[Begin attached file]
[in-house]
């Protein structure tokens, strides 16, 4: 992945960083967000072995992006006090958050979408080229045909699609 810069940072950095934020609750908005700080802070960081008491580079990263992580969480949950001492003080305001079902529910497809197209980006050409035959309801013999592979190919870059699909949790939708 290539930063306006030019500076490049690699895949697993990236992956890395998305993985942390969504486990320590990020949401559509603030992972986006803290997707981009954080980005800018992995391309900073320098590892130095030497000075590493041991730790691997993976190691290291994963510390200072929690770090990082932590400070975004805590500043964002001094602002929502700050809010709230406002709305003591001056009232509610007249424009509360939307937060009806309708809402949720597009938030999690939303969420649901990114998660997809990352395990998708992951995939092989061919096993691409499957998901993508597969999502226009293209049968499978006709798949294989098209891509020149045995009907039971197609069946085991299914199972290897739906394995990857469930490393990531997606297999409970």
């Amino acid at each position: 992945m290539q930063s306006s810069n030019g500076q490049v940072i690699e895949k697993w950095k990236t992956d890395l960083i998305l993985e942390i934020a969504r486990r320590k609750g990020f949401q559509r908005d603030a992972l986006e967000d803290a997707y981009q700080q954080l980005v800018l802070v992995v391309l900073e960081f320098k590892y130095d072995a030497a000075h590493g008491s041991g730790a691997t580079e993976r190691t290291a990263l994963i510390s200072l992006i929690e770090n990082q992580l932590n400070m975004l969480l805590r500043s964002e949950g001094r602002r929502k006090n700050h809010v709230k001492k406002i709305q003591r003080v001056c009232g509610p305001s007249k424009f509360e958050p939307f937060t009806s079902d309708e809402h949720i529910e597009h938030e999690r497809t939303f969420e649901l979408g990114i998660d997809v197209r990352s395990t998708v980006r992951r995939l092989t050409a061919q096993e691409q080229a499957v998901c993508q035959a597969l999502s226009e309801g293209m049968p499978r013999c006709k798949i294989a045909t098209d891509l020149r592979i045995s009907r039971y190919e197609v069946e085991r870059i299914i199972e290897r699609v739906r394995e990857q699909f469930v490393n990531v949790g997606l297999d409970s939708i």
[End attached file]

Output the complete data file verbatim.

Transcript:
[in-house]
């Protein structure tokens, strides 16, 4: 992945960083967000072995992006006090958050979408080229045909699609 810069940072950095934020609750908005700080802070960081008491580079990263992580969480949950001492003080305001079902529910497809197209980006050409035959309801013999592979190919870059699909949790939708 290539930063306006030019500076490049690699895949697993990236992956890395998305993985942390969504486990320590990020949401559509603030992972986006803290997707981009954080980005800018992995391309900073320098590892130095030497000075590493041991730790691997993976190691290291994963510390200072929690770090990082932590400070975004805590500043964002001094602002929502700050809010709230406002709305003591001056009232509610007249424009509360939307937060009806309708809402949720597009938030999690939303969420649901990114998660997809990352395990998708992951995939092989061919096993691409499957998901993508597969999502226009293209049968499978006709798949294989098209891509020149045995009907039971197609069946085991299914199972290897739906394995990857469930490393990531997606297999409970």
């Amino acid at each position: 992945m290539q930063s306006s810069n030019g500076q490049v940072i690699e895949k697993w950095k990236t992956d890395l960083i998305l993985e942390i934020a969504r486990r320590k609750g990020f949401q559509r908005d603030a992972l986006e967000d803290a997707y981009q700080q954080l980005v800018l802070v992995v391309l900073e960081f320098k590892y130095d072995a030497a000075h590493g008491s041991g730790a691997t580079e993976r190691t290291a990263l994963i510390s200072l992006i929690e770090n990082q992580l932590n400070m975004l969480l805590r500043s964002e949950g001094r602002r929502k006090n700050h809010v709230k001492k406002i709305q003591r003080v001056c009232g509610p305001s007249k424009f509360e958050p939307f937060t009806s079902d309708e809402h949720i529910e597009h938030e999690r497809t939303f969420e649901l979408g990114i998660d997809v197209r990352s395990t998708v980006r992951r995939l092989t050409a061919q096993e691409q080229a499957v998901c993508q035959a597969l999502s226009e309801g293209m049968p499978r013999c006709k798949i294989a045909t098209d891509l020149r592979i045995s009907r039971y190919e197609v069946e085991r870059i299914i199972e290897r699609v739906r394995e990857q699909f469930v490393n990531v949790g997606l297999d409970s939708i």